Risk management helps businesses identify threats and implement strategies to avoid damage. The same approach can be applied to developing a healthy, productive workforce.
This can have a significant impact on the bottom line.
Not only do unhealthy employees drive up health care costs, they also cost American employers $225.8 billion in productivity annually, or about $1,685 each, according to a report published by the Centers for Disease Control (CDC).
There’s a clear link between an unhealthy lifestyle and many of the most prevalent chronic diseases including heart disease, stroke, high blood pressure, type 2 diabetes and some cancers.
Research shows, however, that individuals who modify their unhealthy behaviors can become healthier as measured by biometric, laboratory and psychosocial measures, according to the Cleveland Clinic.
By the numbers
Six in ten Americans have a chronic condition, according to a report published by Rand Corporation, and 42 percent experience comorbidity, meaning they have two or more conditions at the same time.
According to the CDC:
- The nation spends $2.7 trillion in health care each year, and 86 percent of those expenditures are for people with chronic and mental health conditions.
- In a one-year period, cardiovascular disease costs the U.S. $316.1 billion.
- Cancer care costs $157 billion annually.
- Diabetes costs reached $245 billion in 2012-2013.
- Medical costs linked to obesity reached $147 billion in 2010.
- The economic cost of smoking is estimated at $300 billion a year.
- Overindulging in alcohol is linked to $249 billion in losses in workplace productivity, health care expenses and drinking-related crimes.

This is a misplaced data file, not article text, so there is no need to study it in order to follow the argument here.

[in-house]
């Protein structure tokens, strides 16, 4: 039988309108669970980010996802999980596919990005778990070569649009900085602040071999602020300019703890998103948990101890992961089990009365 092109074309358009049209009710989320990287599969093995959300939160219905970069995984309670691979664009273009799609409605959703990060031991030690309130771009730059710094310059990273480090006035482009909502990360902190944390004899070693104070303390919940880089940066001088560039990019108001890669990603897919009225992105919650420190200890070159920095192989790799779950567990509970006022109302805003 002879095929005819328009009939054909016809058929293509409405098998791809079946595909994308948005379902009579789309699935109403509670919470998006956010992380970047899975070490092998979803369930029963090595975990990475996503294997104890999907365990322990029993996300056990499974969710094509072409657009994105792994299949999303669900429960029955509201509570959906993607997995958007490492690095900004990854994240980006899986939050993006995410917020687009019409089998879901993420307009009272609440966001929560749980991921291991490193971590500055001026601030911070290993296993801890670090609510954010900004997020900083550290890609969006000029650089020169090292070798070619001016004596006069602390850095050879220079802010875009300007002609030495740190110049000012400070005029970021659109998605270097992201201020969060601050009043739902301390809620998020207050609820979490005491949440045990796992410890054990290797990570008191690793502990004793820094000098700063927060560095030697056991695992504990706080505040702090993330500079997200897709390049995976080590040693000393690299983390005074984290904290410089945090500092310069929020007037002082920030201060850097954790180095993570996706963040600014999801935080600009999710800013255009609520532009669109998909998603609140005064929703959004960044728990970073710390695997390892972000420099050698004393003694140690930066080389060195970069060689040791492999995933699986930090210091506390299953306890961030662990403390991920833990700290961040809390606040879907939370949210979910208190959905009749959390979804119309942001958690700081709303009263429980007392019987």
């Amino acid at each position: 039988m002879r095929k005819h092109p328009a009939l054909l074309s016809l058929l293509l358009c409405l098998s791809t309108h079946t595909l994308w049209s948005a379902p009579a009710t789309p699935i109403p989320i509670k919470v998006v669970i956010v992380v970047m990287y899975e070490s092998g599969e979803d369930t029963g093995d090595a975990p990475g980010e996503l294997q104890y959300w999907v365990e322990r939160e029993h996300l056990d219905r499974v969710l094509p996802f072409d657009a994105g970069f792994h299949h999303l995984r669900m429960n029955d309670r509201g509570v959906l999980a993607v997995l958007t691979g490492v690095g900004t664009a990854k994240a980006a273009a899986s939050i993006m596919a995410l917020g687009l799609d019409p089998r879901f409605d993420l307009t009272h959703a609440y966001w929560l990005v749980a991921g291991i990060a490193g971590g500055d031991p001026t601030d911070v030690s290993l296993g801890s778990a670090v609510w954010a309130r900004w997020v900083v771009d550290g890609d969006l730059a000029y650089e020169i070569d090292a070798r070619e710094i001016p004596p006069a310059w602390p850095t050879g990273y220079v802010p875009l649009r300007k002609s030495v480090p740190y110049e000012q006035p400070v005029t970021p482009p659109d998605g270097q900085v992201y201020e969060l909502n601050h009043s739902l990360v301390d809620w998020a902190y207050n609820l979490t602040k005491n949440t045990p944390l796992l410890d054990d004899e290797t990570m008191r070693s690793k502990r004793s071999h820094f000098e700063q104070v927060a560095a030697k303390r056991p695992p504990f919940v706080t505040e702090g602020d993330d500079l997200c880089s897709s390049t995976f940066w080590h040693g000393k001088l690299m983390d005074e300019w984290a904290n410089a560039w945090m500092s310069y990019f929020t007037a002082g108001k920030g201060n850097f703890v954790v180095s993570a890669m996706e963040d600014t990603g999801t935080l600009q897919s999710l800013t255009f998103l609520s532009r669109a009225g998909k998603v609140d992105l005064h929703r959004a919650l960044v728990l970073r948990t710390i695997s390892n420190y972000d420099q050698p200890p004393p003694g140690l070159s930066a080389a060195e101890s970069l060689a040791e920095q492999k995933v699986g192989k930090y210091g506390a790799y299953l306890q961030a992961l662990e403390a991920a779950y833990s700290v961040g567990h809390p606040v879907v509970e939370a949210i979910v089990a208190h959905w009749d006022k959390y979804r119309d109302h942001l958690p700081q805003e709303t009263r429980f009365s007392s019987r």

Tackling lifestyle risks
As an employer, it is imperative to address the four primary lifestyle risks that endanger the health of your employees. This can be done by creating new workplace norms and adopting policies that support healthy behaviors in four key risk areas:
Risk #1 Lack of physical activity: Less than half of all adults meet recommendations for aerobic and muscle-strengthening physical activity.
Strategy: To get employees moving, make an active lifestyle a part of your corporate culture. This can be as simple as a walking challenge with individual or team competitions or offering lunchtime yoga classes. Also consider offering discounted memberships to local fitness centers as part of your total compensation package.
Risk #2 Poor nutrition: Only four of ten adults eat fruit daily, and only two out of ten are eating vegetables. Nine out of ten are consuming too much sodium, which is directly linked to high blood pressure.
Strategy: Avoid the temptation to celebrate accomplishments with donuts and pizza. Instead make it easy for employees to eat healthy by stocking the vending machines with nutritious snacks and making fruit and veggies available in lunch rooms. Some large employers bring farmers markets to their campus weekly, and others sponsor lunch-and-learn cooking demonstrations. Also consider sponsoring Weight Watchers and other weight-loss resources to encourage employees to change their eating habits.
Risk #3 Tobacco use: More than 36 million adults smoke cigarettes, accounting for 480,000 deaths each year.
Strategy: Make your workplace a tobacco-free zone to discourage employees from tobacco use. Also publicize smoking cessation classes, and let employees know which smoking cessation prescriptions are included in your health care plan.
Risk #4 Alcohol overuse: Not all problem drinkers are alcoholic-dependent. U.S. adults report binge drinking an average of four times monthly, with eight drinks per binge. Drinking alcohol is responsible for 88,000 deaths each year.
Strategy: Help employees rethink their alcohol use, and offer programs and education to highlight the dangers. Also, put limits on the use of alcohol at work functions to avoid the perception of endorsing unhealthy activities.
With the cost of insurance premiums and medical claims at an all-time high, business leaders are increasingly engaged in stemming the tide by making changes in their workplace.
Contact your agent or carrier to learn what resources are available to help your company become more wellness-minded.
Although you cannot force employees to change, awareness and education can prompt them to move toward a healthier lifestyle.